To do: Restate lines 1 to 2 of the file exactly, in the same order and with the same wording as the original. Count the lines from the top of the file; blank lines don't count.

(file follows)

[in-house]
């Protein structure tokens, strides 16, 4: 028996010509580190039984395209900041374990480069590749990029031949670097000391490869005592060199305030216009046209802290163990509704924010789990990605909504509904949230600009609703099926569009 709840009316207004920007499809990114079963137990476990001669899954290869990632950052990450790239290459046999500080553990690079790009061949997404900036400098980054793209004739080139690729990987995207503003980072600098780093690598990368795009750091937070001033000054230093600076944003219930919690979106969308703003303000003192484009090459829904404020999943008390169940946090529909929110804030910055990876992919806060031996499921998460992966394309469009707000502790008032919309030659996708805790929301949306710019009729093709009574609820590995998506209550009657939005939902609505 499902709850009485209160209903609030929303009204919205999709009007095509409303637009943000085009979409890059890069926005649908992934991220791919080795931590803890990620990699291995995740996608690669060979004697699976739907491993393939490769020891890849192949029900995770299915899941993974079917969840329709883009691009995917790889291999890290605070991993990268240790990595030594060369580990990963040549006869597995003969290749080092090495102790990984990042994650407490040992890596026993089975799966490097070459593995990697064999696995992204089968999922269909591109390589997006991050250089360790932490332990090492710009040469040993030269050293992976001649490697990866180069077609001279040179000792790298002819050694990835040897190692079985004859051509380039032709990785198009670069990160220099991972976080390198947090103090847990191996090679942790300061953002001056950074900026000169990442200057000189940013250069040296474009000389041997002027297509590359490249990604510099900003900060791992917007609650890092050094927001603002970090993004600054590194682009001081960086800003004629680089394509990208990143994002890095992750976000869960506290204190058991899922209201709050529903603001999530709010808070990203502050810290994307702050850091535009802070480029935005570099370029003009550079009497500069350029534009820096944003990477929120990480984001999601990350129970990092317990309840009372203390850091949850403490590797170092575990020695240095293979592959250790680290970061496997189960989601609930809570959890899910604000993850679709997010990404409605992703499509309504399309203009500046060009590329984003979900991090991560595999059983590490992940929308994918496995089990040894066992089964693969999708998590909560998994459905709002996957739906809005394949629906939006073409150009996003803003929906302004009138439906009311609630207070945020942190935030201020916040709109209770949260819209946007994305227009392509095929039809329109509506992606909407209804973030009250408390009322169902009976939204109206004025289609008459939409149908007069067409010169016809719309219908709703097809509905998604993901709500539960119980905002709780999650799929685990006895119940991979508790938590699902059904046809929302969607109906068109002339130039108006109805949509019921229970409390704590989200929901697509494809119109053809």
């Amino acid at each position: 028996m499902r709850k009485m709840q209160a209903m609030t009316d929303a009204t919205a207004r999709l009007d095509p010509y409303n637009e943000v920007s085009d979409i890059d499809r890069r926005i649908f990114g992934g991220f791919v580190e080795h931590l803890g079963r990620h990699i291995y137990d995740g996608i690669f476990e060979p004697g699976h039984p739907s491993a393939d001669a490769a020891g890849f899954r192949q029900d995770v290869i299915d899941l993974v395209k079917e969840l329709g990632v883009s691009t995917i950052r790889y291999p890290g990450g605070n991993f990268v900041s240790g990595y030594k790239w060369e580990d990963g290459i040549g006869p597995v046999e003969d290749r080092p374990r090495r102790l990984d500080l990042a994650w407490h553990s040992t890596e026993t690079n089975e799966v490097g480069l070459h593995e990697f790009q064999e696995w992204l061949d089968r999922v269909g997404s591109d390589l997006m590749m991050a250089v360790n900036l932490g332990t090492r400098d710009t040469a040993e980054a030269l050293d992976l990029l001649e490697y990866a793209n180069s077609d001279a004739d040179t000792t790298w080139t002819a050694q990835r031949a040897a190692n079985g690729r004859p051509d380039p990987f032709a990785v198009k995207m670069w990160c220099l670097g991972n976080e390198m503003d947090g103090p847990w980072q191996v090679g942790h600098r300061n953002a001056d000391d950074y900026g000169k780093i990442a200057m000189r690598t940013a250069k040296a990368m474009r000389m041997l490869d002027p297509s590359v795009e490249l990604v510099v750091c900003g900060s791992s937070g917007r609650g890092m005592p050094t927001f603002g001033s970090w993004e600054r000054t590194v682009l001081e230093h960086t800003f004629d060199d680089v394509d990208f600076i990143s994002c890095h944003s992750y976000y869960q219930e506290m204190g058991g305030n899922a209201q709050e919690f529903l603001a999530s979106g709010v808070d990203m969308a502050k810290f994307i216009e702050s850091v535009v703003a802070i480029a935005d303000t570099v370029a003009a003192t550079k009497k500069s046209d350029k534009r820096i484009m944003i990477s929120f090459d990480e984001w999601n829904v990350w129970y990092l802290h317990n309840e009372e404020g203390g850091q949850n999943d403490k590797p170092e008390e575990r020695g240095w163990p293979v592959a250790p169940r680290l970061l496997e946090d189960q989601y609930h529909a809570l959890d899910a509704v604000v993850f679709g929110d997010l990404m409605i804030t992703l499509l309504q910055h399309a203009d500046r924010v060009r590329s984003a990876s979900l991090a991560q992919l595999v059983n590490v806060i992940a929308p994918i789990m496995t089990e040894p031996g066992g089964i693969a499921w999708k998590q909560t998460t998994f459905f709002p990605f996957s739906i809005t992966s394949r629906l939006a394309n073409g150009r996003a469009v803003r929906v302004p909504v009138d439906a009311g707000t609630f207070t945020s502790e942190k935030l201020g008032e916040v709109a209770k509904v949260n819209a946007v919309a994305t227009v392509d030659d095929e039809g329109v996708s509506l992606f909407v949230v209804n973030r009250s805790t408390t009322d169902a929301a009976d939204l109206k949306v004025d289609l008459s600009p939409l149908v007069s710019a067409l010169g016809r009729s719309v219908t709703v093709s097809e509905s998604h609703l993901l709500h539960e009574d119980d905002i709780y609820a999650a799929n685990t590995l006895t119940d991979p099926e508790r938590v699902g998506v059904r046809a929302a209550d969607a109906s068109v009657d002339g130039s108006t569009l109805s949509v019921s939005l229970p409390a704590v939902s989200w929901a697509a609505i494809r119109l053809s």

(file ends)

[in-house]
């Protein structure tokens, strides 16, 4: 028996010509580190039984395209900041374990480069590749990029031949670097000391490869005592060199305030216009046209802290163990509704924010789990990605909504509904949230600009609703099926569009 709840009316207004920007499809990114079963137990476990001669899954290869990632950052990450790239290459046999500080553990690079790009061949997404900036400098980054793209004739080139690729990987995207503003980072600098780093690598990368795009750091937070001033000054230093600076944003219930919690979106969308703003303000003192484009090459829904404020999943008390169940946090529909929110804030910055990876992919806060031996499921998460992966394309469009707000502790008032919309030659996708805790929301949306710019009729093709009574609820590995998506209550009657939005939902609505 499902709850009485209160209903609030929303009204919205999709009007095509409303637009943000085009979409890059890069926005649908992934991220791919080795931590803890990620990699291995995740996608690669060979004697699976739907491993393939490769020891890849192949029900995770299915899941993974079917969840329709883009691009995917790889291999890290605070991993990268240790990595030594060369580990990963040549006869597995003969290749080092090495102790990984990042994650407490040992890596026993089975799966490097070459593995990697064999696995992204089968999922269909591109390589997006991050250089360790932490332990090492710009040469040993030269050293992976001649490697990866180069077609001279040179000792790298002819050694990835040897190692079985004859051509380039032709990785198009670069990160220099991972976080390198947090103090847990191996090679942790300061953002001056950074900026000169990442200057000189940013250069040296474009000389041997002027297509590359490249990604510099900003900060791992917007609650890092050094927001603002970090993004600054590194682009001081960086800003004629680089394509990208990143994002890095992750976000869960506290204190058991899922209201709050529903603001999530709010808070990203502050810290994307702050850091535009802070480029935005570099370029003009550079009497500069350029534009820096944003990477929120990480984001999601990350129970990092317990309840009372203390850091949850403490590797170092575990020695240095293979592959250790680290970061496997189960989601609930809570959890899910604000993850679709997010990404409605992703499509309504399309203009500046060009590329984003979900991090991560595999059983590490992940929308994918496995089990040894066992089964693969999708998590909560998994459905709002996957739906809005394949629906939006073409150009996003803003929906302004009138439906009311609630207070945020942190935030201020916040709109209770949260819209946007994305227009392509095929039809329109509506992606909407209804973030009250408390009322169902009976939204109206004025289609008459939409149908007069067409010169016809719309219908709703097809509905998604993901709500539960119980905002709780999650799929685990006895119940991979508790938590699902059904046809929302969607109906068109002339130039108006109805949509019921229970409390704590989200929901697509494809119109053809």